One morning, Warjri relates, he marched into a classroom and proposed to his Class X students: “Young men, let us try our luck in writing our own books!” 23 The class broke into a deafening roar as the students laughed at what they had thought was the best joke of the morning. But their teacher was never more serious than at that moment. He called to one of the students to bring him the anthology of English poetry 24 they had been doing for so many years and told the whole class to translate (it is not clear, by chance or design) W.E. Hickson’s nursery rhyme, “Drive the Nail Aright.” The students thought their beloved “Babu,” for so they called him, had lost his mind. It was unthinkable for them to embark upon such a task. Warjri quotes Tham himself as saying, “some looked at the poem and scratched their heads; others tittered like a shakyllia [a type of bird], and still others sat with folded hands and drooping eyelids as if they were hearth stones.” (P 54)

Meanwhile, Warjri goes on, Tham on his part sat in his chair with pen and paper in hand, lost in thought and straining hard to come up with a Khasi translation of the first line, “Drive the nail aright, boys.” He remained in this posture of intense reflection for a space of ten minutes after which he triumphantly cried, Archimedes-like, “I have found…I have found the fibre.” (P 54) And there was another deafening roar as the class cheered its teacher’s success. The fibre was “Sah beit ia u prek, hep,” from which Tham started working on the poem, as one would do when breaking a particularly knotty block of wood.

Having experienced the thrill of his first triumph, and now fully realising that he did have it in him the talent to write and create, his hiraeth grew in force and like Shelly’s “West Wind,” drove him forward as if to a predestined destiny. The end result was hugely satisfying. As Tham wrote in the preface, from this “mustard seed,” that is “Sah beit ia u prek, hep,” grew others, till gradually they evolved into “the branches and leaves” (P xiii) of Ki Sngi ba Rim U Hynñiew Trep, his piece de resistance.

But Tham did not have an easy going of it. His onward course as a poet was slow and painful. Having sown his “mustard seed,” he wanted, as he said in the preface, to “pursue onwards as if for a prize.” (P xi) The prize that he sought was a fuller understanding of poetry and its intimidating paraphernalia, which had at first seemed to him “like a confused litter of cattle bones in the hills.” This, he felt, was the only means through which he could fulfil his heart-burning desire to contribute, through poetry, to his literature and thus push it along the difficult path of progress. But he was impeded in his high objective by three things which Warjri lists as, “… His lack of education; his lack of travel; and his lack of assistance from Khasi literature.” (P 57)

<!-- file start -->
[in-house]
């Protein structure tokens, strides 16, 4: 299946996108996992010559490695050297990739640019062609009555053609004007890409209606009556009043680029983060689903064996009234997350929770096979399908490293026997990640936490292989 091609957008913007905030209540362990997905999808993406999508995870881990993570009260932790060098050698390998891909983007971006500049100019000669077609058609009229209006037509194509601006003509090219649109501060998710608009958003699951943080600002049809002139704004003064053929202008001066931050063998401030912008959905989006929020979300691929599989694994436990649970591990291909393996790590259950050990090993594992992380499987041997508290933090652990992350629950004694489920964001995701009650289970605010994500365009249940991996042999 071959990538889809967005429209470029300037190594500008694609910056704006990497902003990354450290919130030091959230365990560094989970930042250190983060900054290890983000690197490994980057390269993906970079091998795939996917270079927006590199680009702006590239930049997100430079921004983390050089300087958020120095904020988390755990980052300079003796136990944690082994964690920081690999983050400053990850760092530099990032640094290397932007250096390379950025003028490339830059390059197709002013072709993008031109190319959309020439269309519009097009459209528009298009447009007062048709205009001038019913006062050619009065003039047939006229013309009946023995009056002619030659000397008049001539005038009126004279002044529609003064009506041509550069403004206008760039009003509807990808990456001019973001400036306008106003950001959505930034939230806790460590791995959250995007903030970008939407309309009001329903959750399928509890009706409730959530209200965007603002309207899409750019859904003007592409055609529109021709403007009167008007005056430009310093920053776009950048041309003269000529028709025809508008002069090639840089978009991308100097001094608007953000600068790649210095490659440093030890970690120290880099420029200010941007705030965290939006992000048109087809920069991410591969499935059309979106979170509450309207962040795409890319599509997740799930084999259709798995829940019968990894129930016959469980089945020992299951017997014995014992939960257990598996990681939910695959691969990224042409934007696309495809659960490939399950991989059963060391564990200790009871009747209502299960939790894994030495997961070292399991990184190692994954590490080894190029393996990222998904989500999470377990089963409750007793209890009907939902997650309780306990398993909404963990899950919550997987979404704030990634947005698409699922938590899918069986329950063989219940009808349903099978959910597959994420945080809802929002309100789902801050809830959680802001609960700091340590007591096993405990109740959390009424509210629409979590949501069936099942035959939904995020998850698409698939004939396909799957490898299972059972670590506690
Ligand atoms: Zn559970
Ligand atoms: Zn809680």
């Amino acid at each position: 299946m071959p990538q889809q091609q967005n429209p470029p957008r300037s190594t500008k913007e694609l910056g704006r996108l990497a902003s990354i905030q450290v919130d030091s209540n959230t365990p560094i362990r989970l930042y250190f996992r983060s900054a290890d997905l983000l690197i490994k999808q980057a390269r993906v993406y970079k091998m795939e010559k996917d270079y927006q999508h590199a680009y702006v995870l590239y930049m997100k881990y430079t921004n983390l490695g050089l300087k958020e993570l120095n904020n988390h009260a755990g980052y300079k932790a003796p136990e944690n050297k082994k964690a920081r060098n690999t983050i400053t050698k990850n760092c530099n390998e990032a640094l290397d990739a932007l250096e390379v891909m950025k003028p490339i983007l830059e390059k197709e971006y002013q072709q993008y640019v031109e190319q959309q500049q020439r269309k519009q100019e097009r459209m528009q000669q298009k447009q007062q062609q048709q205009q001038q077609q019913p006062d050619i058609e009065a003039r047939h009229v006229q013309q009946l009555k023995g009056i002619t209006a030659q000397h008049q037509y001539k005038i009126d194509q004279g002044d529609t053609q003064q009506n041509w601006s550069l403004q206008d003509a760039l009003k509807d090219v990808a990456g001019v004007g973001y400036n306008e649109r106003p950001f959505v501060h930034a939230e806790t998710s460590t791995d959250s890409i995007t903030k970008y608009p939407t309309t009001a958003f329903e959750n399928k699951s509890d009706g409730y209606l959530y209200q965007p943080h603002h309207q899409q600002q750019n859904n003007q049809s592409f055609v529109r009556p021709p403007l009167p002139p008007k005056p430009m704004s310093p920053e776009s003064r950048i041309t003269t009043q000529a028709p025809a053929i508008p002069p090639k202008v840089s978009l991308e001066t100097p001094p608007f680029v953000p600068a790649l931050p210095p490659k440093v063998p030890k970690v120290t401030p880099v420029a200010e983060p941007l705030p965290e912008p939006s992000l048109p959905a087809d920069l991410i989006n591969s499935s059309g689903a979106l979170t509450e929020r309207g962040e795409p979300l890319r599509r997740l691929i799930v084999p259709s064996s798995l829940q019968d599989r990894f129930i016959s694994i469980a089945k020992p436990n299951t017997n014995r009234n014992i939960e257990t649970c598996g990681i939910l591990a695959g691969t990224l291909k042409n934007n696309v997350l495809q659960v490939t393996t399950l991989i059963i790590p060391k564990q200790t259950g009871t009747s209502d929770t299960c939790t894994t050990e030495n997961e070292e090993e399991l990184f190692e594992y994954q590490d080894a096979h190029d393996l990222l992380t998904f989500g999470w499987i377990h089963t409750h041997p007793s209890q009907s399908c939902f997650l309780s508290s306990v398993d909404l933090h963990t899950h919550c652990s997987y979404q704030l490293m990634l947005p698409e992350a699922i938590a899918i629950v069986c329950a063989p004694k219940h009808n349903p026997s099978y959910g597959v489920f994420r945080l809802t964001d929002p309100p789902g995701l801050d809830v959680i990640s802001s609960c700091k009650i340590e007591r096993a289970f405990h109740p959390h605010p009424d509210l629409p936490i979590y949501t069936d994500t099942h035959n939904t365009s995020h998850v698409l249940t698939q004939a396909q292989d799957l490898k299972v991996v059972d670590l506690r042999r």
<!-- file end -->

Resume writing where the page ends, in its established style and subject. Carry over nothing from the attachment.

Since nothing much was happening in Khasi literature, especially in the field of poetry, Warjri reports that Tham had to take recourse to English poetry. But because of his rudimentary education, seeking enlightenment from the English world of letters must have been a very formidable task indeed. Warjri suspects that Tham must have struggled “like a farm bull to plod his way through English literature.” (P 61) And struggled he did, for the hiraeth in his heart was a hunger, inappeasable, a fire, unrelenting. With a zest that would have done the most industrious schoolboy proud, he dug into the works of Shakespeare, Milton, the Romantic poets and any other he could lay his hands on, in his quest to discover what is prosody and the metrical laws of English poetry. Eventually, after three years of this gruelling ground-breaking, Tham was said to have felt confident enough to complete the translation of “Drive the Nail Aright” in 1922.

The extraordinary time taken by Tham to translate this little poem can be explained further by the manner of his translation. He had not only translated the words but had followed its metrical pattern to the letter. A comparison between the original and the translated version will bring out the similarities, at the level of form, more vividly:
Drive the nail aright, boys,
Hit it on the head;
Strike with all your might, boys,
While the iron’s red.

When you’ve work to do, boys,
Do it with a will;
They who reach the top, boys,
First must climb the hill.

Standing at the foot, boys,
Looking at the sky;
How can you get up, boys,
If you never try?

Though you stumble oft, boys,
Never be downcast:
Try and try again, boys,
You will win at last.

Drive the nail aright, boys,
Hit it on the head;
Strike with all your might, boys,
While the iron’s red.
(“Drive the Nail Aright”)
The Khasi translation:
Sah beit ia u prek, hep,
Ai na shata dar;
Tangon eh taiñ-taiñ, hep,
Myndang saw u nar.

Man ba trei jingtrei, hep,
Naduh mynsiem trei;
Ki ban poi sha kliar, hep,
Ban kiew lum ki dei.
Phai ka khmat shaneng, hep,
Sdang naduh ba sdang;
Kumno phin poi kliar, hep,
La phim da pyrshang?

La jynthut bunsien, hep,
Wat ju tieng ne kyiuh:
Pyrshang iai pyrshang, hep,
Phin jop hi khadduh.

Sah beit ia u prek, hep,
Ai na shata dar;
Tangon eh taiñ-taiñ, hep,
Myndang saw u nar.
(“Sah Beit ia u Prek”)
Both versions are written in four-line stanzas with the first and third lines of each stanza containing six syllables, while the second and fourth containing five. In both, the first stanza is repeated as a refrain at the end, while the rhyme scheme also follows a similar pattern of abab, acac, adad, aeae, and abab. All these points of comparison call attention to the fact that Tham had clearly succeeded in the task he had set out for himself, that is, to achieve an absolute understanding of English prosody. This is also borne out by later translations and original compositions arranged in the popular metrical designs of the day.